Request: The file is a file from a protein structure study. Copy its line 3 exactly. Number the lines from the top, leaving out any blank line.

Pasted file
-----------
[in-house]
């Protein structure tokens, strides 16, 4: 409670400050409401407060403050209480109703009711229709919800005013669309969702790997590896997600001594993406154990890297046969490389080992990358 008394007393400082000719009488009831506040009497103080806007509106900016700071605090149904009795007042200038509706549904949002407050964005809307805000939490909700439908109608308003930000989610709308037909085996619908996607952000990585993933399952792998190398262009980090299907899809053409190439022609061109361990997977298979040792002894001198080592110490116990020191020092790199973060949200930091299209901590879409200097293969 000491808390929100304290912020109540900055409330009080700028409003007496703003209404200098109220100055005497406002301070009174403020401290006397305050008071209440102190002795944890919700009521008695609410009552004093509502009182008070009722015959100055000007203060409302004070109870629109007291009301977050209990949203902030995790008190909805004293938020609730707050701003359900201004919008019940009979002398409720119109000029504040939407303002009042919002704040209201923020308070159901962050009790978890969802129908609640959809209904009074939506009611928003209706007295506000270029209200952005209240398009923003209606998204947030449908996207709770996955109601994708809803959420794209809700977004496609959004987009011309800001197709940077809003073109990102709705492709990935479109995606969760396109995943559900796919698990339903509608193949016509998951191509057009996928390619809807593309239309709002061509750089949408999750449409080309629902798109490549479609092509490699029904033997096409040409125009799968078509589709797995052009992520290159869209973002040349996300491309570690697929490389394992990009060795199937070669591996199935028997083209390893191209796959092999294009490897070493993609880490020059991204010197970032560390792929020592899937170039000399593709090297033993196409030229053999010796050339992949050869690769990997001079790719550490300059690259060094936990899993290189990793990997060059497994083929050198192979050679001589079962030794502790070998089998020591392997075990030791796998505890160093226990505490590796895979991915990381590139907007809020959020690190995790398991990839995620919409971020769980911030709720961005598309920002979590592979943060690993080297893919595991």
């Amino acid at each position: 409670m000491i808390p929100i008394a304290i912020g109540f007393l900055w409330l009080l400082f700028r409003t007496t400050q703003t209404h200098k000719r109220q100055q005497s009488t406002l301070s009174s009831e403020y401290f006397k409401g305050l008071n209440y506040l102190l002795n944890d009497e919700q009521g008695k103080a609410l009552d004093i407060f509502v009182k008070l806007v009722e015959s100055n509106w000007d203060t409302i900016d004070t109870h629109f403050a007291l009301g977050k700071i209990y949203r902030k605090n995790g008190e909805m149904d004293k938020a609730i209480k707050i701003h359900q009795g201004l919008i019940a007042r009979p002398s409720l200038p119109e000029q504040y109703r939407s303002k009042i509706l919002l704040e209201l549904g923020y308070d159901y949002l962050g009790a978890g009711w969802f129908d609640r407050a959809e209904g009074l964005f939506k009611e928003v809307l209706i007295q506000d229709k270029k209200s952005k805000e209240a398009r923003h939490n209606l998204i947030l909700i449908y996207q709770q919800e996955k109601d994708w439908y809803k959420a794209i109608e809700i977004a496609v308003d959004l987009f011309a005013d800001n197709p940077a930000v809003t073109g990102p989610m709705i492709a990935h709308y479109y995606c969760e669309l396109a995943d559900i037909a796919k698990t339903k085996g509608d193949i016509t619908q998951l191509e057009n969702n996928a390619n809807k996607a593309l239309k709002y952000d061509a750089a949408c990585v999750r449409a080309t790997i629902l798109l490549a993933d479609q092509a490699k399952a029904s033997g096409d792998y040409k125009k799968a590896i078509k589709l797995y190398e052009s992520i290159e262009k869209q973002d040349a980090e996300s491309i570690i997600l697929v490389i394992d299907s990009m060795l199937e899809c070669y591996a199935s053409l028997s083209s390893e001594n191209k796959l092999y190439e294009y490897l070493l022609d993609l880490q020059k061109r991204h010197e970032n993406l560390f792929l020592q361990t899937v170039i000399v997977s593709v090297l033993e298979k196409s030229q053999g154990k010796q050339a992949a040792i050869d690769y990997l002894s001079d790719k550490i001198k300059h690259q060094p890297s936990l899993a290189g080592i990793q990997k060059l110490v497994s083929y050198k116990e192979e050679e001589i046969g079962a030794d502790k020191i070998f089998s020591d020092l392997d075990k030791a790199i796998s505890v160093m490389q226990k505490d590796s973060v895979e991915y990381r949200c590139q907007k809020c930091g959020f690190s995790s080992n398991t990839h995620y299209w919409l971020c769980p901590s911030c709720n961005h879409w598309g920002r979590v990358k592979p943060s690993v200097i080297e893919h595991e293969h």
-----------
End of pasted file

């Amino acid at each position: 409670m000491i808390p929100i008394a304290i912020g109540f007393l900055w409330l009080l400082f700028r409003t007496t400050q703003t209404h200098k000719r109220q100055q005497s009488t406002l301070s009174s009831e403020y401290f006397k409401g305050l008071n209440y506040l102190l002795n944890d009497e919700q009521g008695k103080a609410l009552d004093i407060f509502v009182k008070l806007v009722e015959s100055n509106w000007d203060t409302i900016d004070t109870h629109f403050a007291l009301g977050k700071i209990y949203r902030k605090n995790g008190e909805m149904d004293k938020a609730i209480k707050i701003h359900q009795g201004l919008i019940a007042r009979p002398s409720l200038p119109e000029q504040y109703r939407s303002k009042i509706l919002l704040e209201l549904g923020y308070d159901y949002l962050g009790a978890g009711w969802f129908d609640r407050a959809e209904g009074l964005f939506k009611e928003v809307l209706i007295q506000d229709k270029k209200s952005k805000e209240a398009r923003h939490n209606l998204i947030l909700i449908y996207q709770q919800e996955k109601d994708w439908y809803k959420a794209i109608e809700i977004a496609v308003d959004l987009f011309a005013d800001n197709p940077a930000v809003t073109g990102p989610m709705i492709a990935h709308y479109y995606c969760e669309l396109a995943d559900i037909a796919k698990t339903k085996g509608d193949i016509t619908q998951l191509e057009n969702n996928a390619n809807k996607a593309l239309k709002y952000d061509a750089a949408c990585v999750r449409a080309t790997i629902l798109l490549a993933d479609q092509a490699k399952a029904s033997g096409d792998y040409k125009k799968a590896i078509k589709l797995y190398e052009s992520i290159e262009k869209q973002d040349a980090e996300s491309i570690i997600l697929v490389i394992d299907s990009m060795l199937e899809c070669y591996a199935s053409l028997s083209s390893e001594n191209k796959l092999y190439e294009y490897l070493l022609d993609l880490q020059k061109r991204h010197e970032n993406l560390f792929l020592q361990t899937v170039i000399v997977s593709v090297l033993e298979k196409s030229q053999g154990k010796q050339a992949a040792i050869d690769y990997l002894s001079d790719k550490i001198k300059h690259q060094p890297s936990l899993a290189g080592i990793q990997k060059l110490v497994s083929y050198k116990e192979e050679e001589i046969g079962a030794d502790k020191i070998f089998s020591d020092l392997d075990k030791a790199i796998s505890v160093m490389q226990k505490d590796s973060v895979e991915y990381r949200c590139q907007k809020c930091g959020f690190s995790s080992n398991t990839h995620y299209w919409l971020c769980p901590s911030c709720n961005h879409w598309g920002r979590v990358k592979p943060s690993v200097i080297e893919h595991e293969h």